Casey James Perno

const is not always constant

Published August 02, 2019

const is one of the new variable types introduced with ES6 to replace var and all of its eccentricities. The oddities of var, its problems, and why we needed to replace it are beyond the scope of this writing. Instead, I want to focus on the oddities of const. Don’t get me wrong, const is my go-to variable type, but there are some things that may trip up beginning JavaScript developers.

const is short for constant. Whenever you write a variable that doesn’t need to change, you store it in a const variable. This is my default choice when declaring JavaScript variables; I only use let when absolutely necessary. I find it makes the code more understandable at first glance, and may catch unexpected issues before it’s too late. Most discussions of const stop at immutability, but that’s only a half-truth.

Immutable Constants

With simple test cases, const definitely appears immutable.

const isMutable = false;
isMutable = !isMutable;
console.log(isMutable); //returns false

When assigning a boolean to a variable via const, it cannot be changed. In the example above, isMutable continues to be false, even though we tried to flip it to be true. Doing so, in fact, returns the following error: Uncaught TypeError: Assigned to constant variable.

const immutableString = 'Hahaha you cannot alter me.'
immutableString = immutableString.substring(2, 4);
console.log(immutableString); //returns 'Hahaha you cannot alter me.'

The const keyword also protects strings from being rewritten. In the above example, if you had used let, ha would be returned to the console. Because of const though, immutableString remains what it was when it was first declared, and returns the same Uncaught TypeError we saw previously.

const money = 1200;
money = money * 3;
console.log(money); //returns 1200

I hope by now you’re seeing a pattern and asking why I’m wasting time demonstrating what should be obvious. As you saw in the examples above, when you assign a number to a variable declared via const, you cannot update that variable.

If you only ever work with these primitive types, you may think anything declared with the const keyword is safe from being altered later in the code. That is not true.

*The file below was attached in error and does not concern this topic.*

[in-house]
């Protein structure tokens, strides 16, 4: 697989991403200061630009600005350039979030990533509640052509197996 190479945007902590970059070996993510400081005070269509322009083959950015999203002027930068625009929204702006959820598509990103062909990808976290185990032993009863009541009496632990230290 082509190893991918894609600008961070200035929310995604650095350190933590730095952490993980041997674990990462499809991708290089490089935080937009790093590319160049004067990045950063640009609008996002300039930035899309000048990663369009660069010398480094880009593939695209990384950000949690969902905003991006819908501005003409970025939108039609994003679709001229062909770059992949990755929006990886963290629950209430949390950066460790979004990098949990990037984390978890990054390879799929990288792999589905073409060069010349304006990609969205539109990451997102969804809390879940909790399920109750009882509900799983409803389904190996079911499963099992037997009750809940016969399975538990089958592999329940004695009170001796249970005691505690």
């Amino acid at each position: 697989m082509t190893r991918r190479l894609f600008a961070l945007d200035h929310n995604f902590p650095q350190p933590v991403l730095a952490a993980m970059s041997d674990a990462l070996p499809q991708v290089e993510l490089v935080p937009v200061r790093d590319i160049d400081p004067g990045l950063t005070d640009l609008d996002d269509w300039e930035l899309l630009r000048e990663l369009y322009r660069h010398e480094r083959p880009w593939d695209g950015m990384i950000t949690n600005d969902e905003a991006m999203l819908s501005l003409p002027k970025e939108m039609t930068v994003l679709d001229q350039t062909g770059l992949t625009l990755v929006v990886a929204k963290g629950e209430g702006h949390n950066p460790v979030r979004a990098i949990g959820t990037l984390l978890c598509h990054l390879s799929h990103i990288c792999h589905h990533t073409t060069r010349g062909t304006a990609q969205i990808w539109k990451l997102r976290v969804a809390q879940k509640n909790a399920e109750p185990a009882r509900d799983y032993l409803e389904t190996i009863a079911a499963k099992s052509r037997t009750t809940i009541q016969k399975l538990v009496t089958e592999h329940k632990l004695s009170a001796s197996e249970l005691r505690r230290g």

Mutable Constants

More advanced types tell a different story. In the example below, we have a simple array.

const fruit = ["Apple", "Banana"]
fruit.push("Blueberry")
console.log(fruit) //returns ["Apple", "Banana", "Blueberry"]

Given the examples above, you might think the array should not have been updated. fruit is supposed to be immutable, isn’t it? We declared it as a constant. That’s not what we see, though. We are still able to manipulate the array, even after declaring it with const.

const person = {
  name: 'Johnny',
  age: 5,
  isOnlyChild: true,
}
person.isOnlyChild = false;
console.log(person) //returns {name: 'Johnny', age: 5, isOnlyChild: false}

Objects behave similar to arrays: even when declared as a constant, you may update parts of that object later in the code.

What’s Happening?

What’s actually happening here is that the const keyword creates a reference to a value. When the value of that reference is immutable (as we saw with the boolean, string, and integer), it cannot be changed in any way. When the value of that reference is mutable (such as the array and object examples), the contents may be changed, but the reference itself cannot.

Let’s go back to the object example. We declared a person named Johnny, and then updated isOnlyChild. That’s fine because we haven’t changed the reference, only the contents inside the reference value. If instead we tried to change the person entirely, it would fail.

person = {
  name: 'Waylon',
  age: 21,
  isOnlyChild: false,
}
//returns Uncaught TypeError: Assigned to constant variable.

This may seem small and nit-picky, but is fundamental to understanding the language. Hopefully this has helped illuminate some of the darker parts of JavaScript. Happy coding!